They inched forward cautiously. The caravan assumed the same formation it had when they had passed through cities and villages along the way. The two Dacia pick-ups took the lead. One brought up the rear. Behind the lead Dacias, the bus, the freight trucks and the F350 followed.
The AK47s and shotguns were loaded and locked. The pikemen were ready with their pikes and tarps.
If they lost the freight trucks, there would be no return to the country. For some, no return to their families. In those trucks was everything they had: food, water, gas, and things to trade. They would die to the last man and woman to keep them. In fact, they would kill – as the first option.
As the caravan crept toward the center, they passed burned out blocks, empty stores and abandoned cars. There were no remains of the dead as we had seen in other cities. But there were no signs of life. Not even clothes drying on the balconies. It was haunting.
A child ran out in front of one of the leading Dacias and was hit. And then two more children ran in front of the other. A girl was hit and fell under a wheel. The other was knocked down as they hit the brakes. Another two children came out of nowhere and were knocked down in front of the bus. Meanwhile, a sixth child was hit by the F350. The caravan stopped.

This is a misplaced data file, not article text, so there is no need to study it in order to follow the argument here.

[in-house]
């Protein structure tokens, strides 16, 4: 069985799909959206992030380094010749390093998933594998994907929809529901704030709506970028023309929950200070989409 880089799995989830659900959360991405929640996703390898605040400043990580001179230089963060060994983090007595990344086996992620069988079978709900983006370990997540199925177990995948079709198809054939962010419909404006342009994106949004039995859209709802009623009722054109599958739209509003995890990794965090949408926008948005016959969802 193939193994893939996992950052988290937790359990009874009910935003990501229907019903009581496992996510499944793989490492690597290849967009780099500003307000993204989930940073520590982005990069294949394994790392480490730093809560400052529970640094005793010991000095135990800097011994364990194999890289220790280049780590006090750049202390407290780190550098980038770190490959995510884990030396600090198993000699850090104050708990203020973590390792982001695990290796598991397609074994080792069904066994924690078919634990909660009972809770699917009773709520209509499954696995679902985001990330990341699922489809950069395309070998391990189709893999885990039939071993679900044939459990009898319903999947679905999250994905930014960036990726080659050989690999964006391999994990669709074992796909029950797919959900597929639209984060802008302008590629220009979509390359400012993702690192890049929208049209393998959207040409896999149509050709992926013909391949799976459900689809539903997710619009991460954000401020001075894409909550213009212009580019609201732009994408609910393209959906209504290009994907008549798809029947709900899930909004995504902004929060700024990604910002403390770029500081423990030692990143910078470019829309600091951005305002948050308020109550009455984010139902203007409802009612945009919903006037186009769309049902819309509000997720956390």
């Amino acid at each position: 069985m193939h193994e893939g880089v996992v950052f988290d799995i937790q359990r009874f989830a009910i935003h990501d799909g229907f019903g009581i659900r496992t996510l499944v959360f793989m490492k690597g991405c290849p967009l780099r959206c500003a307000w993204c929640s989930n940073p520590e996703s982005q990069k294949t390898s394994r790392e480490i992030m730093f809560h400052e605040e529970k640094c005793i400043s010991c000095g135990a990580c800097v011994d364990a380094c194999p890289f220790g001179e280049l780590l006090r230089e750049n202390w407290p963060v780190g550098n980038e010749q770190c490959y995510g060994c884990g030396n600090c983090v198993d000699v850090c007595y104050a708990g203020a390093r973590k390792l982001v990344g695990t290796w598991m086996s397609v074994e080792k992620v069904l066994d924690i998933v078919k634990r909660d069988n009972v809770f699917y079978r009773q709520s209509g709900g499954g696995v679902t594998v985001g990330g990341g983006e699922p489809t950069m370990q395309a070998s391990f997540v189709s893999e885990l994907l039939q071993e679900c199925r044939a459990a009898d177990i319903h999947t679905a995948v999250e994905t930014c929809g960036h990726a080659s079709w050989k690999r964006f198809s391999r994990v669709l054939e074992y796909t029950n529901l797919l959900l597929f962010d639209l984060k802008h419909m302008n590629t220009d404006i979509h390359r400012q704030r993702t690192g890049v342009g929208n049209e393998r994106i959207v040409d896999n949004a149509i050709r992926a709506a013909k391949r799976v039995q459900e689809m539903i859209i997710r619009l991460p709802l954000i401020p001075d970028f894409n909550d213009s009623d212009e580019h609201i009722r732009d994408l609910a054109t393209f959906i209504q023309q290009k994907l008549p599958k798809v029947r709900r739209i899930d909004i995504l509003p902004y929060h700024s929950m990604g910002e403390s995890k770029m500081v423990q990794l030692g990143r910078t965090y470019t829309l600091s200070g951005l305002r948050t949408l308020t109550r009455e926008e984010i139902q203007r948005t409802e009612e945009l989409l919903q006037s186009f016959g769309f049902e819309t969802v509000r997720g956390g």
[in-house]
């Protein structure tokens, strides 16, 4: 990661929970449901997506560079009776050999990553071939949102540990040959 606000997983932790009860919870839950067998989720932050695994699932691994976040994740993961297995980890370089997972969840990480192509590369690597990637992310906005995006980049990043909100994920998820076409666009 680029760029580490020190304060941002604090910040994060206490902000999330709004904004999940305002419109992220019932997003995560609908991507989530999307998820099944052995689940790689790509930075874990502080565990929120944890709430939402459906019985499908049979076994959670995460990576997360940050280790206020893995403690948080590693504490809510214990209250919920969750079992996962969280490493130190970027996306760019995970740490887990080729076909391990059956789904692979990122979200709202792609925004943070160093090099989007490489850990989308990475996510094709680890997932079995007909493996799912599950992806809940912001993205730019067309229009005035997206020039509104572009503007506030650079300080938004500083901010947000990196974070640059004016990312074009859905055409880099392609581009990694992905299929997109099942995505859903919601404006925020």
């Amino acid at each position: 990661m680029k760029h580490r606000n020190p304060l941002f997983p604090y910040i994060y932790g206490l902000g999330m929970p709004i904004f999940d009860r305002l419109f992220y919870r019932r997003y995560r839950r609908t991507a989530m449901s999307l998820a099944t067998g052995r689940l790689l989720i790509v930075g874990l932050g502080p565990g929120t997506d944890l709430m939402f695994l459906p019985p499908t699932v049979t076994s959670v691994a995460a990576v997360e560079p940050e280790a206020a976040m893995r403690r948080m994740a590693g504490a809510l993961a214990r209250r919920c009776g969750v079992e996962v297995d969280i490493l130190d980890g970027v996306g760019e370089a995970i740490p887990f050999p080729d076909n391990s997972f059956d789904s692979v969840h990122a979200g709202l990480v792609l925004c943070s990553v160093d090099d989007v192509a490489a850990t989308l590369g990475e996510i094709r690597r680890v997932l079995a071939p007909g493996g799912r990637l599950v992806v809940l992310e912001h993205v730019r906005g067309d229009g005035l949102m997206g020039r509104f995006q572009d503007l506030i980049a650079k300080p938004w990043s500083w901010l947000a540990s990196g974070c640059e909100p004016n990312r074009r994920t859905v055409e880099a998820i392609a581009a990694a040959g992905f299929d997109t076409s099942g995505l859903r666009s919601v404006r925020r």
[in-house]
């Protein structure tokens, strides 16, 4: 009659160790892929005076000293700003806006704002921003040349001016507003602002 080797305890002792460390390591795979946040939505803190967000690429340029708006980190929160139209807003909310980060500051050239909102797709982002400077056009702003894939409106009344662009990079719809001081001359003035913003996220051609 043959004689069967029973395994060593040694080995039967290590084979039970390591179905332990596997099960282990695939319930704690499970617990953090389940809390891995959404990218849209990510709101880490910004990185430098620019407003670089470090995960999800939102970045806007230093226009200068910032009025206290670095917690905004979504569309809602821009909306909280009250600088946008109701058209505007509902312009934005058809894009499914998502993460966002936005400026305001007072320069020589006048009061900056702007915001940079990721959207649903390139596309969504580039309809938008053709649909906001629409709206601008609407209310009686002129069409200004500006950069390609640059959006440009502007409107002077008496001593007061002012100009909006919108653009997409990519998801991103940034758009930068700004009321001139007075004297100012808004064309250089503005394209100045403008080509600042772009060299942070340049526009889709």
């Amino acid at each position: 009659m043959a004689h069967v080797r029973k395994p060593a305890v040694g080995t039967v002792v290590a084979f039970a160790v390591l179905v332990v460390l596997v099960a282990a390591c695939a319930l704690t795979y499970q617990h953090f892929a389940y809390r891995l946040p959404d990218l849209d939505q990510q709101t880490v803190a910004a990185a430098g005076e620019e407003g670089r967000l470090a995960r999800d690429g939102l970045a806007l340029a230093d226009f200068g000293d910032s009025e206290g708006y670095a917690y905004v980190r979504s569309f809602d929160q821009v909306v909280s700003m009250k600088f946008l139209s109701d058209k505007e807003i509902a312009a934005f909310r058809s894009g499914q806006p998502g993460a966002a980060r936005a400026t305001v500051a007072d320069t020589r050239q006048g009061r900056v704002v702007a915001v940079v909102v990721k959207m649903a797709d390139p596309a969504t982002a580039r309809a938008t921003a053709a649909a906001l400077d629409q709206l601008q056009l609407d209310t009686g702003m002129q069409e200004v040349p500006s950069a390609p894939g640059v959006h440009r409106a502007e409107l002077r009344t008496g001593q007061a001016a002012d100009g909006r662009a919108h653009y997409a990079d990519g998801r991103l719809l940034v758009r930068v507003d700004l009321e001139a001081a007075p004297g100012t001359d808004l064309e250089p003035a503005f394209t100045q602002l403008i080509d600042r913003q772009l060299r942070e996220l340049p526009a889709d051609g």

In an instant, everyone in the caravan was out on the street. All 30 of us. The six year old girl that fell under a wheel lay still. A boy, no more than 10, was unconscious in front of the bus. There was so much blood.
They could only think of the children.
For children are hope embodied. Children are a sign of good will between God and our tomorrow. Better than rainbows could ever be.
As they attended to the injured children, all hell broke loose…
In groups of five, the pikemen quickly attached the ends of the plastic tarps to their pikes forming giant umbrellas. They moved to cover the three groups attending to the injured children. Wounds were cleaned and bandaged. And the rain of rocks began to fall. A few at first. Then, more.
From behind cars, hundreds of children moved, standing up long enough to launch their missiles and disappearing to take up more ammunition. The percussion of the rocks falling on the umbrellas and metal was deafening at moments.
From the rooftops, molotov cocktails were thrown but all were missing their marks. Splashes of fire followed the umbrellas as the AK47s rattled at the roof tops.
Motorcycles roared just out of sight.
Once the six children were moved to the bus, almost everyone was back in their vehicles. Some of the pikemen from the bus joined the pick-up crews. And the caravan was rolling.
“That wasn’t what I expected,” shouted Zach.